Mount Agung or Gunung Agung (Great Mountain) is located at the highest point on the beautiful island of Bali, a province of Indonesia. Mount Agung is exceptionally steep and almost completely barren on top. From afar it appears unassumingly innocent and perfectly dome-shaped, with the exception of a 1706 by 1230 foot open volcanic crater. Highly regarded by its villagers, Mount Agung controls the surrounding areas by influencing the climate through water absorption from incoming western clouds. This keeps the western area of Bali luxurious and green while the eastern area remains dry and infertile. Mount Agung is located on the eastern side of the island sloping north east towards the Bali Sea. To the southwest there is a row of small extinct volcanic cones, and towards the northwest the volcano is separated by a narrow valley from Mount Batur. It is believed, by the Balinese, to be a replica of Mount Meru a holy mountain in Hindu as well as Buddhist cosmology. Myth has it that Mount Agung is a part of Meru that was carried by the earliest Hindus to Bali. On the slopes of the mountain also lies Bali’s stunning Besakih Temple. Although this sounds like it could be a scenic getaway on a beautiful island, much like Hawaii, the Bali islanders will never forget the mass destruction caused by Mount Agung’s last recorded volcanic eruption in 1963-64.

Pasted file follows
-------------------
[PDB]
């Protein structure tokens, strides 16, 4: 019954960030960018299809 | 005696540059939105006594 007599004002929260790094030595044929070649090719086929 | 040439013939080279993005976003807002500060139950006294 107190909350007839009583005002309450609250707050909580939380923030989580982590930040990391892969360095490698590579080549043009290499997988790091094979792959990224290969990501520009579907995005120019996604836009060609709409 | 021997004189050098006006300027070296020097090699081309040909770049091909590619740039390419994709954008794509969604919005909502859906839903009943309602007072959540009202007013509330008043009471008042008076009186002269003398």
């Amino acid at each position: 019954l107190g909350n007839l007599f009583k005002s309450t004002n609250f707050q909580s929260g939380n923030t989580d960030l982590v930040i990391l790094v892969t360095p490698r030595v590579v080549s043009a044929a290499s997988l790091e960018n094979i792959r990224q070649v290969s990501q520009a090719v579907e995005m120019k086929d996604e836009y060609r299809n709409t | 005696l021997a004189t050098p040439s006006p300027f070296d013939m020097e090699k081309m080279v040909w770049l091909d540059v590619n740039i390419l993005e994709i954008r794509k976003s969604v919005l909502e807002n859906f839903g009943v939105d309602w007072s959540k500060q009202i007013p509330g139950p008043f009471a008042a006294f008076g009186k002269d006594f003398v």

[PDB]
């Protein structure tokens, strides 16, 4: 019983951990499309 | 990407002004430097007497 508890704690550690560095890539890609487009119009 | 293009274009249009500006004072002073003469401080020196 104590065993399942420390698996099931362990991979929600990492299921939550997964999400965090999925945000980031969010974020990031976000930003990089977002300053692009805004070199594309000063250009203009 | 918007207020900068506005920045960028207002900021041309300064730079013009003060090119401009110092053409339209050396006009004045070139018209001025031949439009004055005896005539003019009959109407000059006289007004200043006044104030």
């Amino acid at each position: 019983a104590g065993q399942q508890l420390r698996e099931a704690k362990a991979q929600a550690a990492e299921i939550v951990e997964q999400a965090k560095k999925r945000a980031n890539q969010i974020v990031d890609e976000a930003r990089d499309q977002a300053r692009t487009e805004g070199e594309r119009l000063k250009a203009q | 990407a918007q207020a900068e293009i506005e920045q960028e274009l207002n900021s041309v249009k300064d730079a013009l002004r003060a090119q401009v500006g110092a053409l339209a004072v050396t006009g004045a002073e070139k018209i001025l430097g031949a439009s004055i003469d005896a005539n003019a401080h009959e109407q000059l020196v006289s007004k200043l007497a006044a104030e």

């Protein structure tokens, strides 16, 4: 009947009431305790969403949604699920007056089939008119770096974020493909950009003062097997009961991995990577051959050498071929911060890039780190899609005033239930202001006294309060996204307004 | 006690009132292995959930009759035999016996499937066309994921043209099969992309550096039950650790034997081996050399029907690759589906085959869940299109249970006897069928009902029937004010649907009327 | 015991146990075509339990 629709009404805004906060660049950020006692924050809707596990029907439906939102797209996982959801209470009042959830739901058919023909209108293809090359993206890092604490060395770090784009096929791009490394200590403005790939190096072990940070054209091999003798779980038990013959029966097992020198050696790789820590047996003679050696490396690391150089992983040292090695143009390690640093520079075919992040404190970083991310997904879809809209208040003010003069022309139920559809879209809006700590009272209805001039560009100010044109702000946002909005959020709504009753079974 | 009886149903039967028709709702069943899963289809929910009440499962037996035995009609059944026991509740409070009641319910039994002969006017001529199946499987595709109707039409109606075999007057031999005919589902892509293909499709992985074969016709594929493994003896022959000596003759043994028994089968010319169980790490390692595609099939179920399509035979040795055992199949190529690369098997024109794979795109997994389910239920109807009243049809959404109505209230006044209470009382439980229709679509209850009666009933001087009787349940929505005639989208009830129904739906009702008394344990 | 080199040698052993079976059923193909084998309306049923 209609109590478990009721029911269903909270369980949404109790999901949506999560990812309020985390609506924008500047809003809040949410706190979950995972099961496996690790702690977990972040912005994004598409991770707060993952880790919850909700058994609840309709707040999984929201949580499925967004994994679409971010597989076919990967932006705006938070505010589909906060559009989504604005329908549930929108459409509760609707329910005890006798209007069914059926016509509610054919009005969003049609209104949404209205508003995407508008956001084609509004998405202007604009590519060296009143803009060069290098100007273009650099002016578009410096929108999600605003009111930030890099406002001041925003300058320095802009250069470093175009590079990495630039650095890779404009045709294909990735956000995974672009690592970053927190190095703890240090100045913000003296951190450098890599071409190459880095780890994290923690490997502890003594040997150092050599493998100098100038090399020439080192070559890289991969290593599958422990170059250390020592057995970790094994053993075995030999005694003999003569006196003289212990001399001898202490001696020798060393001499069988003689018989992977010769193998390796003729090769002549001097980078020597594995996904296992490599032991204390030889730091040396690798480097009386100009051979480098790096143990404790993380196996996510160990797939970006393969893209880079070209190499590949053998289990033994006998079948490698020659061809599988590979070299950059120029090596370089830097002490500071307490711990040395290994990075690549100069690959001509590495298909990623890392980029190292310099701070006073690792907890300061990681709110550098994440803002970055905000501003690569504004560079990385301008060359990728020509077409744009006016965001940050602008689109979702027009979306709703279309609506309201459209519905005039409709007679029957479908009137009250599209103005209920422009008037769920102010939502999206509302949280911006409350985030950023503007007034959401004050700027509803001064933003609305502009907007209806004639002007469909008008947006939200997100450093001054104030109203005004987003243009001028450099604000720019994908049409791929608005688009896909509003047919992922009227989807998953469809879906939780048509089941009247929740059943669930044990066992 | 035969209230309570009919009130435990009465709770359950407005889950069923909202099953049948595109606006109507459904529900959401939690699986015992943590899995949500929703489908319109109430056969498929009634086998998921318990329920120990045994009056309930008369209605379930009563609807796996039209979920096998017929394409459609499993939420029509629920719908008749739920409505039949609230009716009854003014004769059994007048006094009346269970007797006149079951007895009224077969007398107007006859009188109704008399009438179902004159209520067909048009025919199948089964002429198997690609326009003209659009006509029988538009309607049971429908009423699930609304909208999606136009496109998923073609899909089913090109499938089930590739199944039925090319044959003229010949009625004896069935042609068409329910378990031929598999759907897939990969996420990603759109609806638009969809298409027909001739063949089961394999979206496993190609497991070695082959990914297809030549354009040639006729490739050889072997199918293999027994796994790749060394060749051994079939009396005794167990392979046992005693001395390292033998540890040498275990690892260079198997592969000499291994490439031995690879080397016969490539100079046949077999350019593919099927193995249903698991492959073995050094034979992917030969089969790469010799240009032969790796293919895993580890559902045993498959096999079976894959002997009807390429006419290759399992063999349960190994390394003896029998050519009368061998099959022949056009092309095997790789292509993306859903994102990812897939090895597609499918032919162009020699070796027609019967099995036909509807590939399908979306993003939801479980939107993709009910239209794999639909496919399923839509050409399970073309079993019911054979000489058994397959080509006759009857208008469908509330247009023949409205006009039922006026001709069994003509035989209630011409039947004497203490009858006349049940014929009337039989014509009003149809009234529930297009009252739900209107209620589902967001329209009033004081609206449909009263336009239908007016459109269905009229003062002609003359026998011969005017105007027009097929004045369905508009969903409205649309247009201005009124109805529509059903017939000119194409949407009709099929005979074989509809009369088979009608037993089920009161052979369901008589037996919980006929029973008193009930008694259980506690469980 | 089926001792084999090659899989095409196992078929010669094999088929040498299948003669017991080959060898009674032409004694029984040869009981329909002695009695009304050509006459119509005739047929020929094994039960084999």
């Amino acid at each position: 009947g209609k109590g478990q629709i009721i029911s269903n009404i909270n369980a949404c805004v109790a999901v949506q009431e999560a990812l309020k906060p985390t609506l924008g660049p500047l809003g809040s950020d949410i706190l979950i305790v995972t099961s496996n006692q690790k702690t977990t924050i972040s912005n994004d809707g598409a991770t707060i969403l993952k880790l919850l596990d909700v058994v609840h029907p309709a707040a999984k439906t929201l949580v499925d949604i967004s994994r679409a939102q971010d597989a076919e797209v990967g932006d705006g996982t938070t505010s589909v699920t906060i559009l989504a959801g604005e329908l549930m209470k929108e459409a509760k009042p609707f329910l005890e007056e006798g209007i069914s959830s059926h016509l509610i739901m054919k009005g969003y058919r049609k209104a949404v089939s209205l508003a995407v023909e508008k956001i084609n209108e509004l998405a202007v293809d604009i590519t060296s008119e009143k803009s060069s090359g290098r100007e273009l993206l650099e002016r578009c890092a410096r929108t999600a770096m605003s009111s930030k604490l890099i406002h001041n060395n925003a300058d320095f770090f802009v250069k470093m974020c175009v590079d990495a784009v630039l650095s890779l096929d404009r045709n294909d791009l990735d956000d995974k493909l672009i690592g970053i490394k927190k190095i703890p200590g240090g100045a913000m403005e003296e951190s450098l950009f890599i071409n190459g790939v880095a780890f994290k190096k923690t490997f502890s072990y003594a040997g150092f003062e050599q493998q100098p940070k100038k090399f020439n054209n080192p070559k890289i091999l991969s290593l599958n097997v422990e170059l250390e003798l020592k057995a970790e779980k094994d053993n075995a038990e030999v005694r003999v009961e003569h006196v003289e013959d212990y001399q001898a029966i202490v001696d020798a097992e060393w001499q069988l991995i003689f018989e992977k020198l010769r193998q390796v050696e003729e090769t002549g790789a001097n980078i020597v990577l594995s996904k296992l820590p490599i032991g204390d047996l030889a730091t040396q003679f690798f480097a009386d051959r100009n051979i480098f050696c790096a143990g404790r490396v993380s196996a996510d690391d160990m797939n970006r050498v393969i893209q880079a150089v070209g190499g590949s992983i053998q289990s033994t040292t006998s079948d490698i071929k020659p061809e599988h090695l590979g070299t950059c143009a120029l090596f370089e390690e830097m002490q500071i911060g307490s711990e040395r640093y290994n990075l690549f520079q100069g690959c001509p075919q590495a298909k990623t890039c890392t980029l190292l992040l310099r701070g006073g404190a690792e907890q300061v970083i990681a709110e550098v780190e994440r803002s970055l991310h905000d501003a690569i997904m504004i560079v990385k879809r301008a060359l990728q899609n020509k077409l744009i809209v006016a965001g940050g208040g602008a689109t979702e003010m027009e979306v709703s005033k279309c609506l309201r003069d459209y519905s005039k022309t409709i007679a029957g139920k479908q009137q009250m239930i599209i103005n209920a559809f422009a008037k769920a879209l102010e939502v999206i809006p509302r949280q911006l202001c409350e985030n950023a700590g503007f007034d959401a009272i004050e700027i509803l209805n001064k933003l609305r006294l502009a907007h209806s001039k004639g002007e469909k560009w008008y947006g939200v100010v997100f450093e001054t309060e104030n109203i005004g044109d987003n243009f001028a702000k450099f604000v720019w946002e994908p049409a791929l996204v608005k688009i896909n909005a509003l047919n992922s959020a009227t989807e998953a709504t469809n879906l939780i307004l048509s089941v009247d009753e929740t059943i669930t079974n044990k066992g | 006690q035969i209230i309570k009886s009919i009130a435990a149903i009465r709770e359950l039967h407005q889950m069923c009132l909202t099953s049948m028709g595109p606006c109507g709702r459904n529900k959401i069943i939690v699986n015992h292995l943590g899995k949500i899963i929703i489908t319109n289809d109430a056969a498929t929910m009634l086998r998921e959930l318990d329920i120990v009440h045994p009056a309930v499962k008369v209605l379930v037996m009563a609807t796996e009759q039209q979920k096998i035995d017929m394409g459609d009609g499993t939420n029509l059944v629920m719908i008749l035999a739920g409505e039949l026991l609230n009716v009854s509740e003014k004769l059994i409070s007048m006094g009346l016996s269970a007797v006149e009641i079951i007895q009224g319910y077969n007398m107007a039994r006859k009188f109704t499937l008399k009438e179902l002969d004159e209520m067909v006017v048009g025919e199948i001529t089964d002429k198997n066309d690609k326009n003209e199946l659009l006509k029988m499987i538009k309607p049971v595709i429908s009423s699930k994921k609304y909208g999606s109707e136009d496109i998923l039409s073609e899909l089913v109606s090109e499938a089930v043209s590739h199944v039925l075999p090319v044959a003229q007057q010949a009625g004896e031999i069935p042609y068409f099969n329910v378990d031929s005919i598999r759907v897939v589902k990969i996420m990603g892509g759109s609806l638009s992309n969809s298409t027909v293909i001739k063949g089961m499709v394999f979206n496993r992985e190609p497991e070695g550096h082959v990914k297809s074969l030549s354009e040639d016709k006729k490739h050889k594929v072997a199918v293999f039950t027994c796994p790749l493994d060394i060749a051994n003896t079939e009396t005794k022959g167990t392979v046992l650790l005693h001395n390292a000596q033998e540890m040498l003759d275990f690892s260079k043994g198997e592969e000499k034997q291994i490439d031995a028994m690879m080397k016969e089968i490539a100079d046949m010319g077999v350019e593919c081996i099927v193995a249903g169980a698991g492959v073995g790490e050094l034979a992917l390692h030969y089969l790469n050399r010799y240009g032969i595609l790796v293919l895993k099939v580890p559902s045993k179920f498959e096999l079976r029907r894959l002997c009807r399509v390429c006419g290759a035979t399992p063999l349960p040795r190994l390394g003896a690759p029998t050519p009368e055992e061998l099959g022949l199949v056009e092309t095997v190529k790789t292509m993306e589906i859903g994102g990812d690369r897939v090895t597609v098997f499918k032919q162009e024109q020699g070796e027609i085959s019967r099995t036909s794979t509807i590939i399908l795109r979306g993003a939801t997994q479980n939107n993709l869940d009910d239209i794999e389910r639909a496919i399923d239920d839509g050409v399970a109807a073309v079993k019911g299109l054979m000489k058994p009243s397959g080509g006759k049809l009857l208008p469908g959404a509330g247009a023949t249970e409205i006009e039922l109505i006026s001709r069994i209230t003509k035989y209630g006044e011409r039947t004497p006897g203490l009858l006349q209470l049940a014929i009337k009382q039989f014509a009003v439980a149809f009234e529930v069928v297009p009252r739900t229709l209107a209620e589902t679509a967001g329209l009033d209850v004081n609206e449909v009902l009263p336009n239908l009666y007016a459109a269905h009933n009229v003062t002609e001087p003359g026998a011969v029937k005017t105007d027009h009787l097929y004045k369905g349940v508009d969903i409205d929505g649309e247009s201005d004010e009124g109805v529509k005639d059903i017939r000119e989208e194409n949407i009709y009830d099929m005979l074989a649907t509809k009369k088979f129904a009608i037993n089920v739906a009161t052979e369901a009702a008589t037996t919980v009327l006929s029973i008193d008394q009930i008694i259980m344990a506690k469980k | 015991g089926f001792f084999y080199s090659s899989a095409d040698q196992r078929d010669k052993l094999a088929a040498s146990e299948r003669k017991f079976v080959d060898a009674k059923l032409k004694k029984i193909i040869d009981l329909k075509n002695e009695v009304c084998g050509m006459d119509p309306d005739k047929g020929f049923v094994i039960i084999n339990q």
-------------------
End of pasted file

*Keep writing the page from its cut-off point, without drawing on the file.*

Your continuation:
A daily reminder of this devastation is the fact that Mount Agung remains an active volcano which continues to burp smoke and ash.